Ukrainian President Viktor Yushchenko's decree to dissolve parliament came into force on Tuesday, putting him in direct confrontation with his prime minister and rival Viktor Yanukovich.
Yushchenko is locked in a long-running power struggle with Yanukovich and, on signing the decree on Monday, he said he was acting to "preserve the state."
The decree published in the official gazette also set a parliamentary election for May 27.
Even if all sides agree to take part in the election, it could produce more of the political stalemate that has plagued Ukraine since the last parliamentary election barely a year ago.
Yanukovich had urged the country's pro-Western president not to publish the decree in the official gazette after which it automatically comes into force. His backers in parliament said the move was akin to the start of a coup.
The tough stances adopted by both sides raised tensions in the former Soviet republic 2-1/2 years after the so-called "Orange Revolution," when peaceful mass protests forced out the political establishment that had held power for years.
The immediate prospect was that the pro-Russian Yanukovich might refuse to accept the dissolution, tipping the ex-Soviet state into a constitutional crisis and increasing the risk of clashes in the streets between rival protesters.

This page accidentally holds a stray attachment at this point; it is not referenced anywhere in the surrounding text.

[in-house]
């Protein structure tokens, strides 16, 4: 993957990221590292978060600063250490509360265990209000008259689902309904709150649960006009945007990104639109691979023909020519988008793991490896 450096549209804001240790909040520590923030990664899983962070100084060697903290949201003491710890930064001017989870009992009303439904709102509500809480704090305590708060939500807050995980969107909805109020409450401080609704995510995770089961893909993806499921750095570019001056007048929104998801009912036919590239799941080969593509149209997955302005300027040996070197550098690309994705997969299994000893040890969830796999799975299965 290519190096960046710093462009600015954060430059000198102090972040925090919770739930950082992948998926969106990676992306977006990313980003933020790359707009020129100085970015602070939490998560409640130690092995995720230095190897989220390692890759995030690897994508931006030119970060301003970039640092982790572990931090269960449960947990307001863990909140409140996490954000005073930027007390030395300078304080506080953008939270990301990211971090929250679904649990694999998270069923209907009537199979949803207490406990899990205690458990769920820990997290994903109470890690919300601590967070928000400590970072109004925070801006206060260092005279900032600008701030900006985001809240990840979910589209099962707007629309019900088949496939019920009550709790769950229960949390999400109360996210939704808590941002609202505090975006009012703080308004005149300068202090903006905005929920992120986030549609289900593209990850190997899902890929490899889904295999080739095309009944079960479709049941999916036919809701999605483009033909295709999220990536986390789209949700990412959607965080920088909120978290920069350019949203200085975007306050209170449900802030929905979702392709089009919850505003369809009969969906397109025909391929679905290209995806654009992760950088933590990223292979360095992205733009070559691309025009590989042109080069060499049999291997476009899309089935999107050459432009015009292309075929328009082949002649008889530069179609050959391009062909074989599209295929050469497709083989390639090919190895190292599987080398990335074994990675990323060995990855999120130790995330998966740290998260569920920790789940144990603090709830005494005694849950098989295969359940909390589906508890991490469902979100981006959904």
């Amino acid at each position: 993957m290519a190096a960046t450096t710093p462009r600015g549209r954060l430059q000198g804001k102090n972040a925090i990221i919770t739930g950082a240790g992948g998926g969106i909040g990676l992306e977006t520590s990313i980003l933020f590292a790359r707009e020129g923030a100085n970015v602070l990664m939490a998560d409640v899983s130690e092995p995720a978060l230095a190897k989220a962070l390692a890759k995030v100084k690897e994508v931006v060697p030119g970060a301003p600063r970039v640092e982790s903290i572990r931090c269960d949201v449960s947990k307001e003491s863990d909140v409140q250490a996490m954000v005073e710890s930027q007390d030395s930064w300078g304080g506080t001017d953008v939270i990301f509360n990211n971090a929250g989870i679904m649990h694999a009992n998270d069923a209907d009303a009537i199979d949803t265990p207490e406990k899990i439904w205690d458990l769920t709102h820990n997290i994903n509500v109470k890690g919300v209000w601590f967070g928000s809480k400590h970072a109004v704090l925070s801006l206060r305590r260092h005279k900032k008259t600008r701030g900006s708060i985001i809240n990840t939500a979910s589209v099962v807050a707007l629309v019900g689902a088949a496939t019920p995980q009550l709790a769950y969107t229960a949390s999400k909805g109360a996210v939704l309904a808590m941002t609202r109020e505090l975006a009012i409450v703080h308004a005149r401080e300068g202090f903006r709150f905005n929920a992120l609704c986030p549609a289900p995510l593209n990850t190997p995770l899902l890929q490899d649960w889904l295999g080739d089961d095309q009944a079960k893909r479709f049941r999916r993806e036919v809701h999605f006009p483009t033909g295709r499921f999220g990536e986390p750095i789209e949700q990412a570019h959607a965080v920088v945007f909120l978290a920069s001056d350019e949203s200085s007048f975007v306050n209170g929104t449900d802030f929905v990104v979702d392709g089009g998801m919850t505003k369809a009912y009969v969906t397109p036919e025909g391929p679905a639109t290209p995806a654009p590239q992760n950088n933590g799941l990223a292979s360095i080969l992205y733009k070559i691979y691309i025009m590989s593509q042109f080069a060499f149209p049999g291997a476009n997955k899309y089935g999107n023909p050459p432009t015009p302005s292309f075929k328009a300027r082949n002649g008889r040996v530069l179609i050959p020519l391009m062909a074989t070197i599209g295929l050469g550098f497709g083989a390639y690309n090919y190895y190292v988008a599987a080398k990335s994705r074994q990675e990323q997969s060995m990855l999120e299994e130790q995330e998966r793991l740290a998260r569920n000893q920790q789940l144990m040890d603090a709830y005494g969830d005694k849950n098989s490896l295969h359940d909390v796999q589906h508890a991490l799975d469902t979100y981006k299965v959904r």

About 2,000 Yanukovich supporters held protests near the parliament and around Independence Square, the focus for the "Orange Revolution."
Lawmakers from Yanukovich's coalition in parliament have written to the Constitutional Court asking it to rule on whether Yushchenko was acting legally by dissolving parliament, Interfax news agency reported on Tuesday.
Fear of Confrontation
Yanukovich has not said explicitly if he will defy the dissolution but in a late-night cabinet meeting on Monday he hinted at possible confrontations.
"I will not speak aloud of a third option. That would boost tension greatly ... The president would be fully responsible for the heavy burden."
Parliament will continue sitting until the election. It was in session on Tuesday and pro-Yanukovich lawmakers vowed to hold a round-the-clock vigil in the chamber.
In Washington, U.S. State Department spokesman Sean McCormack said in a statement: "The United States calls on all Ukrainian political leaders to take full responsibility for their supporters' actions and to maintain calm."
Yushchenko said on live television late on Monday it was his duty to dissolve parliament because it had violated the constitution.
"My actions were prompted by a crucial need to preserve the the state, its sovereignty and territorial integrity," he said.
The president, who advocates future European Union and NATO membership, said Ukraine's affairs were "under control."
Though it has lost some ground this week, the Ukrainian stock market is up more than 60% this year, making it among the world's best performers. The deepening political crisis could eat into those gains, analysts said on Tuesday.
"The president's decision further enhances nationwide political uncertainty," Renaissance Capital said in a research note.
Yushchenko beat Yanukovich in the re-run of the rigged 2004 election that triggered the "Orange Revolution" protests. His powers have been cut since by constitutional change and his popularity has sunk after liberals accused him of indecision.
Opinion polls suggest parliament would once again be split between Yanukovich's supporters and his opponents.